Every Tuesday at 7:09 p.m., WLH 104 is entered by Brett, that guy who is always nine minutes late to your econ section. When I first saw him earlier this semester, I could not believe that anyone would wear three Polo shirts at a time, one on top of another, all with the collars popped like he was that weird neck-skin dinosaur from Jurassic Park. Like many in the econ section, I was shocked. I had never met someone who owned both “a dope yacht” and “this sick crib in the Hamptons that always gets all the chicks.” But soon I realized that, despite Brett’s privilege, he deserves exactly the same amount of empathy as other people who have actual problems.

Here at Yale, it’s important that we have empathy both for people who have truly difficult struggles and also for Brett, who once crashed his favorite Jet Ski into his second favorite Jet Ski and so had to cheer himself up by building a fort out of his seven remaining Jet Skis. So-called less-privileged people especially need to empathize with Brett — you all need to realize that your struggle to cobble together enough money to scrape by during an unpaid internship deserves exactly the same amount of empathy as Brett’s struggle to fit twelve churros in his mouth because Tanner dared him to.

The point is, there is absolutely no difference between privileged people showing empathy for people without privilege and people without privilege being asked to have empathy for those who do have privilege.

This is true for all kinds of privilege, even racial. Yes, black people are being shot and killed by police at an alarming rate, and we should have empathy for that. But, equally troubling, Brett, as a white person, often gets caught in lengthy conversations with friendly police officers, and that really throws off his schedule. But when do we see black people show empathy for Brett’s now-ruined schedule? Never. Sure, many powerful industries are still dominated by white people, and it’s terribly difficult for minorities to break in. But it wouldn’t be easy for Brett to get a job at Ebony magazine or Telemundo either, would it? Sure, minorities are wildly underrepresented in popular culture. But, just as problematic, it’s really hard for Brett to figure out which character he would be in the show “Seinfeld.” Plus, think about this — if Brett were, in theory, to move to Bangladesh, he would be a racial minority. Really makes you reconsider things, huh?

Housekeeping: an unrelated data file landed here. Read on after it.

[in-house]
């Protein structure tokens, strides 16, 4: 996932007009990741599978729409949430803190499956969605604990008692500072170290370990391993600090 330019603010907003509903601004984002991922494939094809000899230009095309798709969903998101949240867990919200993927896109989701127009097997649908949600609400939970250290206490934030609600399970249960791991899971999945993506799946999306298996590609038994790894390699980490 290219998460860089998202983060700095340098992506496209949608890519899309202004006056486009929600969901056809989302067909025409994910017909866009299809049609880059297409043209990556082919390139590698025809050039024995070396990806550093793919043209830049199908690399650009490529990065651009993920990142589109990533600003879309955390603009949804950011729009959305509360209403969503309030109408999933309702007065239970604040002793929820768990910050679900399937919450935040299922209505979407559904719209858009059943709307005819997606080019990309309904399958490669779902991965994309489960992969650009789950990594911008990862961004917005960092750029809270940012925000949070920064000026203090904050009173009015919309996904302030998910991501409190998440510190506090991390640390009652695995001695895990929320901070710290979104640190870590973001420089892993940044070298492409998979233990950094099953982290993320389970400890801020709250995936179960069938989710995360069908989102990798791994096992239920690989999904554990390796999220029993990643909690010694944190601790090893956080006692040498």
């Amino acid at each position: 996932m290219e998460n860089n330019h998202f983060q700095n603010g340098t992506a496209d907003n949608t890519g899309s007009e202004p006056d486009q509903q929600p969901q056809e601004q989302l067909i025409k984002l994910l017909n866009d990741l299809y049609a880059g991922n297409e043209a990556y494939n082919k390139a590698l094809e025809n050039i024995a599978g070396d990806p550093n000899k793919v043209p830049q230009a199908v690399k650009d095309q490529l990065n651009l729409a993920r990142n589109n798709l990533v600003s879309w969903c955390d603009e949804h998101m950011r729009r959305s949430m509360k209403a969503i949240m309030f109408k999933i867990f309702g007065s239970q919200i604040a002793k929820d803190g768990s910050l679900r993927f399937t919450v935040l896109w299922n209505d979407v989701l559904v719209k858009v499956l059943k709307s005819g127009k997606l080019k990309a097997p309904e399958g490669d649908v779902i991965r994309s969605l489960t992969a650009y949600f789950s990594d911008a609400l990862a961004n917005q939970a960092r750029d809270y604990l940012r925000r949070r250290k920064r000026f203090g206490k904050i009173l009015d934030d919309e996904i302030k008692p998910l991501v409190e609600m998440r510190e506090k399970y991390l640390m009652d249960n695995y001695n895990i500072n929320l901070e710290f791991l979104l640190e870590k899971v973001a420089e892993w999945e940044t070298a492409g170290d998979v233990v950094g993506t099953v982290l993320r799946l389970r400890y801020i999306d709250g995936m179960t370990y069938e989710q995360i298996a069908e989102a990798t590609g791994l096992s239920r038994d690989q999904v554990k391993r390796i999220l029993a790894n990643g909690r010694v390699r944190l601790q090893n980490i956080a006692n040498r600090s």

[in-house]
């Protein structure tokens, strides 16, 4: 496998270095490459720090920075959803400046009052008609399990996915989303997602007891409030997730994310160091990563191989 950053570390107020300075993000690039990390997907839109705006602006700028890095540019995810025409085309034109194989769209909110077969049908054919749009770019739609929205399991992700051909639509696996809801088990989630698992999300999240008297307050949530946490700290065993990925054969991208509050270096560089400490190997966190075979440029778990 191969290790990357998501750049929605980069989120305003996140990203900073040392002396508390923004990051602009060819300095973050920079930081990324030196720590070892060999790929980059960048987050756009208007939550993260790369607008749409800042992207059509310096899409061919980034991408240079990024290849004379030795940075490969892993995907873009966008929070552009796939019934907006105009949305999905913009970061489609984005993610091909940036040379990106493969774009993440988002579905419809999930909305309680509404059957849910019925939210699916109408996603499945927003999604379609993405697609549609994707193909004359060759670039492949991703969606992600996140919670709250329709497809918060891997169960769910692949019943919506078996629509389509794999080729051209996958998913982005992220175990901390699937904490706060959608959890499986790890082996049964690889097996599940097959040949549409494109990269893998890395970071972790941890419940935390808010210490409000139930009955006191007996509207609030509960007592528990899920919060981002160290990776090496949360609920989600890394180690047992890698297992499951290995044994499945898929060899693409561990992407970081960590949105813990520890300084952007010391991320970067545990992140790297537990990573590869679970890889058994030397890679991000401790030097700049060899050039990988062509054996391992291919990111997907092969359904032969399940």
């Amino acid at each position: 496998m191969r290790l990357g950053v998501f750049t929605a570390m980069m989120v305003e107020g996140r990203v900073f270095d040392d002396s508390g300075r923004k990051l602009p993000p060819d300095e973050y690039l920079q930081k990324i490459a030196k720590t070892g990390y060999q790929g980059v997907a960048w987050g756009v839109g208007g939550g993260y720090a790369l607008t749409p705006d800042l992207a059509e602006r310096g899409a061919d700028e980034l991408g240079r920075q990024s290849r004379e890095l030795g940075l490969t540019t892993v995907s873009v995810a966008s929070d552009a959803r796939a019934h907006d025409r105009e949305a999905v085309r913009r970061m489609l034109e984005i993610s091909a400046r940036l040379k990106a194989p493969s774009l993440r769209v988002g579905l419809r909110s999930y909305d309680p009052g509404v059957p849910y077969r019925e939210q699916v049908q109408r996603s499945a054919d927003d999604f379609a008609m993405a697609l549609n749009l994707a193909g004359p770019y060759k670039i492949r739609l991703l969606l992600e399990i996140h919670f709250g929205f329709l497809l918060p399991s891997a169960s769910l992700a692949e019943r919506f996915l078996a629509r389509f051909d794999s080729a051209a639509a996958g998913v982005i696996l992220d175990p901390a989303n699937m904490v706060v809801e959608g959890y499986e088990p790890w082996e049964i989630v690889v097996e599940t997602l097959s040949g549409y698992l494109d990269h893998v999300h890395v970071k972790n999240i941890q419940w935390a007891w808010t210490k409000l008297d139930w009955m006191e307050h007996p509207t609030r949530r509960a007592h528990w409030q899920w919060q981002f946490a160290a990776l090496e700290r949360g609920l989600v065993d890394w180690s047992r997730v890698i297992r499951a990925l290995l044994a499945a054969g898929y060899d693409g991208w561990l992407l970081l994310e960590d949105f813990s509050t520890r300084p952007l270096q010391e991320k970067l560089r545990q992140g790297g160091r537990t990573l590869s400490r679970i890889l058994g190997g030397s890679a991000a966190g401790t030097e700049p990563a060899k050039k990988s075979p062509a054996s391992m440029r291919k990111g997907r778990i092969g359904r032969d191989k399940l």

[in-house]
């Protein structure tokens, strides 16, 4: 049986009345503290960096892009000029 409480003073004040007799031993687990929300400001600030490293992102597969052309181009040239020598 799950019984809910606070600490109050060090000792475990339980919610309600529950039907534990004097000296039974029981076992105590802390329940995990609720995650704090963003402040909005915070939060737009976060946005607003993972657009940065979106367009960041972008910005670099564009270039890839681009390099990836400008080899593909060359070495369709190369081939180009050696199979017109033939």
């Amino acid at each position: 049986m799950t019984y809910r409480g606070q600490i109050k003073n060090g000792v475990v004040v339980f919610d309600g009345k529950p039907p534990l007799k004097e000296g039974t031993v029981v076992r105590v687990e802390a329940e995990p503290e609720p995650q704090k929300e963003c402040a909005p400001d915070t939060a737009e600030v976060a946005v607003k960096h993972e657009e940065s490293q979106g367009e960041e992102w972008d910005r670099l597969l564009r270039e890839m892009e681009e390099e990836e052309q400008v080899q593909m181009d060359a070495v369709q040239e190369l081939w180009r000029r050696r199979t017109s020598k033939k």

Even though you may be busy trying to juggle two jobs and a full course load, Brett needs support too. For instance, last summer, a friend asked Brett what he was up to, and Brett replied that he was “riding his butler piggyback like a horsey.” It was a purely utilitarian statement, meant only to communicate that Brett was traveling atop his butler’s shoulders in a somewhat equestrian manner. But the friend got mad, thinking that Brett was bragging. Brett experiences an unrelenting but hidden struggle. He must sanitize discussions about his everyday life of any mention of his butler piggyback rides and face the wrath of his peers whenever he slips up.

“Does this butler who follows behind me yelling ‘Hear ye, hear ye, The Honorable Brett approaches’ mark me as elitist?” Brett asks himself. Would his friends think he deserves his spot here if they knew that his real name is Peter Salovey Jr.?

But discussing the difference between Brett’s privilege and any other Yale student’s privilege isn’t the point. As Yale students, all of us have significant social capital and earning potential. Regardless of our previous status, after graduation, all of us will be the privileged. Because, certainly, all Yale students will choose to pursue careers that are high paying. Screw being a teacher or social activist. Will Yale students pursue risky, low-paying careers as artists or creatives? No, of course not. Also, going to Yale ensures that you will never face racial or sexual discrimination ever again. It turns out that a Yale degree magically erases all of the systemic oppression that exists in the world.

A Yale education augments both our social status and our minds. We are now the privileged ones. Empathy for Brett is necessary if we are ever to accept our own futures. We must master the disdain we feel upon seeing Brett in his neck-skin dinosaur Polo shirt collars, for, when we look behind it, we will find ourselves.

Adam Chase is a junior in Pierson College. Contact him at adam.chase@yale.edu .